What are My Divorce Options if I cannot Get an Annulment?
In California, there are three ways to effectively end a marriage or domestic partnership; divorce, legal separation or annulment. Some would be considered a quick divorce, and some options are so restrictive few couples qualify. Here is a guide to the divorce options in California.
Annulment is a legal declaration by the court that a marriage or domestic partnership is not legally valid. Because the court sees the marriage or domestic partnership as not valid, after the annulment process, it is as if the marriage or domestic partnership never occurred. Because of the unique qualities and remedies available for annulments, it is the most restrictive and least inclusive process for marriage or domestic partnership dissolution.
In order to qualify for annulment, you must have one of the following situations apply:
- Marriage between two close blood relatives (incest)
- A spouse is already married or in a domestic partnership (bigamy)
- One spouse was under 18 at the time of marriage
- Evidence of force or fraud used to coerce a spouse into marriage
- A spouse was of unsound mind or physically incapable of consummating the relationship
Divorce results in a full dissolution of marriage or domestic partnership and afterwards each spouse or domestic partner becomes single and legally able to re-marry. The divorce process can be as little as six months, or take much longer. Under California law, no marriage or domestic partnership may be dissolved any sooner than six months, so this is the quickest time in which a divorce can be achieved. Of course, the divorce will take longer if the spouses have disputes over child support, custody and/or visitation rights, spousal support, division of property and who is responsible for debts incurred within the marriage.
There is also a streamlined process called summary dissolution available to those who have been married or in a registered domestic partnership for less than five years. The requirements necessary to qualify for summary dissolution are strict and vary for marriage and domestic partnerships. Summary dissolution is another form of divorce (not separation).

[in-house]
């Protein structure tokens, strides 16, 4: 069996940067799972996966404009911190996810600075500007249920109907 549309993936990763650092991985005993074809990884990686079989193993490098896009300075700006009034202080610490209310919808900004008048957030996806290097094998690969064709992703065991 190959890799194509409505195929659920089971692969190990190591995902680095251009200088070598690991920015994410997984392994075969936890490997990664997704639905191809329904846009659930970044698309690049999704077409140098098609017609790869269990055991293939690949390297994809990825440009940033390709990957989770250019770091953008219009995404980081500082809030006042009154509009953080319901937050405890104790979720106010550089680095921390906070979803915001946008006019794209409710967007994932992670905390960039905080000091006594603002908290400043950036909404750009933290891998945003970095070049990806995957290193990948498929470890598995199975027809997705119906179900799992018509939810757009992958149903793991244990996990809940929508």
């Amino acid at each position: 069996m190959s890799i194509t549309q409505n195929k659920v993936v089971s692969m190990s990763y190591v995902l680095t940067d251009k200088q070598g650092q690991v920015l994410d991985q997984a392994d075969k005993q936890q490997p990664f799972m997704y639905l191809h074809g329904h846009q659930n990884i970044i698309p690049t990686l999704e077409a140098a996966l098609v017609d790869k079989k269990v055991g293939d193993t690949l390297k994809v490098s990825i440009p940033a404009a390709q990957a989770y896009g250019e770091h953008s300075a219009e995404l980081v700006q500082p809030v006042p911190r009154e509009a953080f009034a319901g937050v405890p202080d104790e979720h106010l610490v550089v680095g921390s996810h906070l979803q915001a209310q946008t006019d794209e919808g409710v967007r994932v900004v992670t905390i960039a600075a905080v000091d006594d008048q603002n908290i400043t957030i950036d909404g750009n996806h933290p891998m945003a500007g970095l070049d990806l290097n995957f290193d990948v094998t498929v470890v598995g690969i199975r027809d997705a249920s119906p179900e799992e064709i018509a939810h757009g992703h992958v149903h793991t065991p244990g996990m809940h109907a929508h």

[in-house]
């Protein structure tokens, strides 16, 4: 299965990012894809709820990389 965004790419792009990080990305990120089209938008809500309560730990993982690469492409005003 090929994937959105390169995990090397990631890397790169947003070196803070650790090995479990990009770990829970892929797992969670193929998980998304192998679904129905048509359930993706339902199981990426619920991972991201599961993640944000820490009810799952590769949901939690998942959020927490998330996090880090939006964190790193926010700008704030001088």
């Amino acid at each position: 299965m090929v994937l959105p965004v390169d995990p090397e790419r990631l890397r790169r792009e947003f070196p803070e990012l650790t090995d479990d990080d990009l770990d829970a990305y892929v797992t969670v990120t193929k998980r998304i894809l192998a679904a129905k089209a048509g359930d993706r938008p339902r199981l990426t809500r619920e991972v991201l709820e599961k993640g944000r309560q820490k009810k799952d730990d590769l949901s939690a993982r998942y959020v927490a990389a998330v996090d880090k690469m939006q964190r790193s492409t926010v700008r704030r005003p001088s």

Legal separation is not divorce and does not dissolve the marriage or domestic partnership. It is an option available to those who can’t or do not want to get divorced. However, it does require court approval to be valid. At the end of a legal separation proceeding, both spouses are still considered married and cannot legally marry anyone else. The process for legal separation is very similar to divorce, only that it ends in separation and not dissolution of marriage. Here are some of the best reasons people go through legal separation instead of divorce or annulment:
- The couple does not want to divorce, but also does not want to live together and wants the court to decide issues of money, property and parenting
- The couple does not want a divorce for religious reasons, but wants to be legally separated for personal reasons
- The couple does not want to divorce for financial or other personal reasons (i.e. to keep a spouse on a health insurance plan or to keep certain benefits received during the marriage)
If you are contemplating a divorce in California, contact the experts at Gastelum Law today.